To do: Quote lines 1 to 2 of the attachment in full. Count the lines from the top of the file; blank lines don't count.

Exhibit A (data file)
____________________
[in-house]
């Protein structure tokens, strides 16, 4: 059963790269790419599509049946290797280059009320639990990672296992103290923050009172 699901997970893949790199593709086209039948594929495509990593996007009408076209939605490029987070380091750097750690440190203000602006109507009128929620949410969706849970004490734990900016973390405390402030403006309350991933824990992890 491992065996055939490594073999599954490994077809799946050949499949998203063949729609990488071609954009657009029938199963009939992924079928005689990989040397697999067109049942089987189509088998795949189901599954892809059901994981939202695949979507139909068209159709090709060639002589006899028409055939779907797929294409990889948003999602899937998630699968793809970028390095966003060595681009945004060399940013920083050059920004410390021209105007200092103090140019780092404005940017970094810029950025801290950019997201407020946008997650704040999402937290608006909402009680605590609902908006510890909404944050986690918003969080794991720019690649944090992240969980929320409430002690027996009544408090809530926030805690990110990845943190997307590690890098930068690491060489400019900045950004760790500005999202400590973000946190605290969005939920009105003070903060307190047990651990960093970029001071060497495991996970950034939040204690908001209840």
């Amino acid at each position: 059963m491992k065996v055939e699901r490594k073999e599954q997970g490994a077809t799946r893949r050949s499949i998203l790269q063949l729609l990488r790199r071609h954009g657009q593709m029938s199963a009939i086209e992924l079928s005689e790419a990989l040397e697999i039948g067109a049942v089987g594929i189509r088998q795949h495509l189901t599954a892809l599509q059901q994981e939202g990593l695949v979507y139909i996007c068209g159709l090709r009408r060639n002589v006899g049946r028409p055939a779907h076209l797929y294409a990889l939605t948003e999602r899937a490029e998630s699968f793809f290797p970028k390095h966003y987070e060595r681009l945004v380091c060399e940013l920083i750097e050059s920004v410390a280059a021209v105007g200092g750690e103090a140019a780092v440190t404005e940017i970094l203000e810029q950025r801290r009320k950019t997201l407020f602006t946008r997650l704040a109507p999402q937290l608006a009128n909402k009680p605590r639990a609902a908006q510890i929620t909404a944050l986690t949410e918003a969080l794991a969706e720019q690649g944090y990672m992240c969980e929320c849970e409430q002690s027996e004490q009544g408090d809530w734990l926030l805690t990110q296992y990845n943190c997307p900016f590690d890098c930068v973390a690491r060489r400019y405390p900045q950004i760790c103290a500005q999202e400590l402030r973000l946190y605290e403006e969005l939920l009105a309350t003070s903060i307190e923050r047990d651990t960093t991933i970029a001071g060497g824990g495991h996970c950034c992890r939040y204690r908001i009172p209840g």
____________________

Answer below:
[in-house]
């Protein structure tokens, strides 16, 4: 059963790269790419599509049946290797280059009320639990990672296992103290923050009172 699901997970893949790199593709086209039948594929495509990593996007009408076209939605490029987070380091750097750690440190203000602006109507009128929620949410969706849970004490734990900016973390405390402030403006309350991933824990992890 491992065996055939490594073999599954490994077809799946050949499949998203063949729609990488071609954009657009029938199963009939992924079928005689990989040397697999067109049942089987189509088998795949189901599954892809059901994981939202695949979507139909068209159709090709060639002589006899028409055939779907797929294409990889948003999602899937998630699968793809970028390095966003060595681009945004060399940013920083050059920004410390021209105007200092103090140019780092404005940017970094810029950025801290950019997201407020946008997650704040999402937290608006909402009680605590609902908006510890909404944050986690918003969080794991720019690649944090992240969980929320409430002690027996009544408090809530926030805690990110990845943190997307590690890098930068690491060489400019900045950004760790500005999202400590973000946190605290969005939920009105003070903060307190047990651990960093970029001071060497495991996970950034939040204690908001209840």